Viewed 2306 times
In terms of chronology, by inserting an extra day in February every four years, leap years make up for lost time (literally). At least one genuine scenario adds some fun to that particular date—namely dilemmas which results from having been born on February 29—with a birthday only every fourth year. As one old timer gloomily put it: “I’m only 14 years old but look at all the wrinkles I’ve got!”
Cartoonist Al Capp, best remembered for his “L’il Abner” strip, actually started a long-lasting tradition based on a theme which constantly tickled his reader’s fancies for years. In the mythical Dogpatch community, where the Yokums lived, there dwelt “the homeliest gal in all them hills” (her own father’s words). The solution was “Sadie Hawkins Day”. The feature was a footrace, wherein all single gals were given the legal right to marry any eligible bachelor they could catch and drag across the finish line. (From this fanciful event evolved “Sadie Hawkins Dances”, where females invited males out on dates, reversing the normal practice.)
Needless to say, this scenario brought delight to some and dread to others. Spinsters who “got their man” were all smiles; single-minded men who lost their “freedom” were singing the blues.
As we review a century of major league hockey, from 1908 through 2008, Leap Years have continued to bring pleasure to some connected to the game, and pain to others. A number of quarterly occurrences warrant only a passing comment—others invite a more detailed digest.
1908-In the spring of that year, for the first time, an openly-professional Canadian league was represented in the challenge for the Stanley Cup. While the Montreal Wanderers, the reigning champions, had been recognized as a pay-for-play septet since 1904, they still participated in a so-called amateur circuit. But in the fall of 1907 the Ontario Professional Hockey League was founded. The Toronto Pros were the cream of the crop, thus qualifying them the right to contest for the famous award.
On March 14th, in a sudden-death contest hosted by the Montreal club, the Queen City squad came out on the short end of a 6-4 score. But their effort, according to the Globe & Mail (which had opposed the circuit) reported that the match had prompted “spectators to go away with a new impression of the OPHL!”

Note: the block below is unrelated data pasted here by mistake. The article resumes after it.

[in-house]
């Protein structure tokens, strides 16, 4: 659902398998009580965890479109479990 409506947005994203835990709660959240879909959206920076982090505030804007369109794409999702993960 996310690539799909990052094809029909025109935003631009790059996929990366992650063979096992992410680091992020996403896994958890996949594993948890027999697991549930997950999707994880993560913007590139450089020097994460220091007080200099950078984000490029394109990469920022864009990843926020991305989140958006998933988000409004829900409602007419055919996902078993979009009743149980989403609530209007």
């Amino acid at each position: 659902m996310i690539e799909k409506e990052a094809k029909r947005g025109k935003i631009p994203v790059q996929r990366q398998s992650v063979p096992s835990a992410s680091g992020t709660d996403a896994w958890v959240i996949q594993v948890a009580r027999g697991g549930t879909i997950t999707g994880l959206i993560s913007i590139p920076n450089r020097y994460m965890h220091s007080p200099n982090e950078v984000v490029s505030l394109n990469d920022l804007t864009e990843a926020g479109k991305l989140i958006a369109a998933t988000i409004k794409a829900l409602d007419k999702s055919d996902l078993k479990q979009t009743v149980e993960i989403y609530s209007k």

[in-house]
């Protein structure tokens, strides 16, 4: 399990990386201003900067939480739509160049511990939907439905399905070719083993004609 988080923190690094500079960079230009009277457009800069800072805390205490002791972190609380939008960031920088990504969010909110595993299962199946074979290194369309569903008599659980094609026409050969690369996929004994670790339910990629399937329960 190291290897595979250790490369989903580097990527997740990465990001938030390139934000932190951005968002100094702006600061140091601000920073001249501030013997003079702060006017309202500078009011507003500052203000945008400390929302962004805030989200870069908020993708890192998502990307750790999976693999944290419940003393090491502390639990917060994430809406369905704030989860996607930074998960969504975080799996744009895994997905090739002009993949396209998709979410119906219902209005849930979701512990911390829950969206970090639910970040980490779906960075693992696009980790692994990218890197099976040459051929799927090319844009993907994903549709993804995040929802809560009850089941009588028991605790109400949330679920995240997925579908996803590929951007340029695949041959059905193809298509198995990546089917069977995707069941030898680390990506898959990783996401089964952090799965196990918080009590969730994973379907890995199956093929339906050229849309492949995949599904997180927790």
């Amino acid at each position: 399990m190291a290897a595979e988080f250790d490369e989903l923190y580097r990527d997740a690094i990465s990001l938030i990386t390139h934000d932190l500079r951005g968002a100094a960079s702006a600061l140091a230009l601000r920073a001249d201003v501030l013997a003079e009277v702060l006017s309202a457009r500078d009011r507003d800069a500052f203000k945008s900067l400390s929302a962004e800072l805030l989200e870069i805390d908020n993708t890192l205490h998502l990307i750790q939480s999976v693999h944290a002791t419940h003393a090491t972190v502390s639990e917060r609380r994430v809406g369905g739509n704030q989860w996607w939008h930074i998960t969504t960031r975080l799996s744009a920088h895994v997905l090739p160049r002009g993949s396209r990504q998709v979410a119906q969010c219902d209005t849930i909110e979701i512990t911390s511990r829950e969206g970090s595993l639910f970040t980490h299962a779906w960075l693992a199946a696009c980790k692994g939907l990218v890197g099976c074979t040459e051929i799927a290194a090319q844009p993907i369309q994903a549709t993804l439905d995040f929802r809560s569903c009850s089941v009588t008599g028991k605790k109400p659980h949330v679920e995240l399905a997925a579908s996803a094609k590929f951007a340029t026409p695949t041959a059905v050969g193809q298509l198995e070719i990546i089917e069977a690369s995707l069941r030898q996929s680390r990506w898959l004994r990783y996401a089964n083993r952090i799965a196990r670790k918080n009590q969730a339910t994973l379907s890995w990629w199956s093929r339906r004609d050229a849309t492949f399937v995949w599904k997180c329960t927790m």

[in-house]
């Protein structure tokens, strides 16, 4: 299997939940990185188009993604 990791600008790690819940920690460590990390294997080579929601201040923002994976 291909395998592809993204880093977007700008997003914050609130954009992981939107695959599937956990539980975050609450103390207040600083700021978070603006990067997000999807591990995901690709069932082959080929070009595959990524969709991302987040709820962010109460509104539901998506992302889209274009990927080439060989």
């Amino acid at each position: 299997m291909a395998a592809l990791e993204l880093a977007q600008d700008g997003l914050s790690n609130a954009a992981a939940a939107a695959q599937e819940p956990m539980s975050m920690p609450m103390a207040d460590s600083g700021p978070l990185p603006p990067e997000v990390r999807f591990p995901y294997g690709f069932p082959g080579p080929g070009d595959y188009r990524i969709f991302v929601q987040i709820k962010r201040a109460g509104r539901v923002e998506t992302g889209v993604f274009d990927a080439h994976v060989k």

In his excellent new volume, Art Ross, Eric Zweig revives an amusing anecdote which emanated from this game. The Wanderers, who anticipated an easy romp over the Ontario upstarts, almost blew it with their arrogance. With the Redbands ahead 4-3 in the second half, play was held up for some time over a controversy resulting from a Toronto injury. Once settled, referee Frank Patrick blew the whistle to resume. But Art Ross, goalie Riley Hern, and Walter Smaill were deep in conversation with three lady spectators. After signaling play should resume “two or three times”, the puck was dropped regardless—and “Newsy” Lalonde immediately lifted the disc all the way into gaping Montreal cage—despite efforts by Ross to stop the shot. Had it not been for two later tallies, the reigning champs would have lit up the arena with their crimson faces! (By the way—the players later married those girls.)
1912-On January 2nd the puck dropped to open the first season of the Pacific Coast Hockey Association. The shock waves had barely subsided from the December 7th announcement that the newly-organized rival major league loop had granted franchises to Vancouver, Victoria, and New Westminster, when the scheduled matches got underway. The main reason for that frenzy rested on the fact that of the 21 skaters listed on the rosters of the rival circuit, 11 had been recruited from the National Hockey Association in Eastern Canada. In 1913 an aggregation of NHA All Stars journeyed to the West coast to play a three-game exhibition series with the pick of the PCHA. The Cougars bested their Eastern counterparts two games to one, and outscored them 16-12. The new constituency was for real!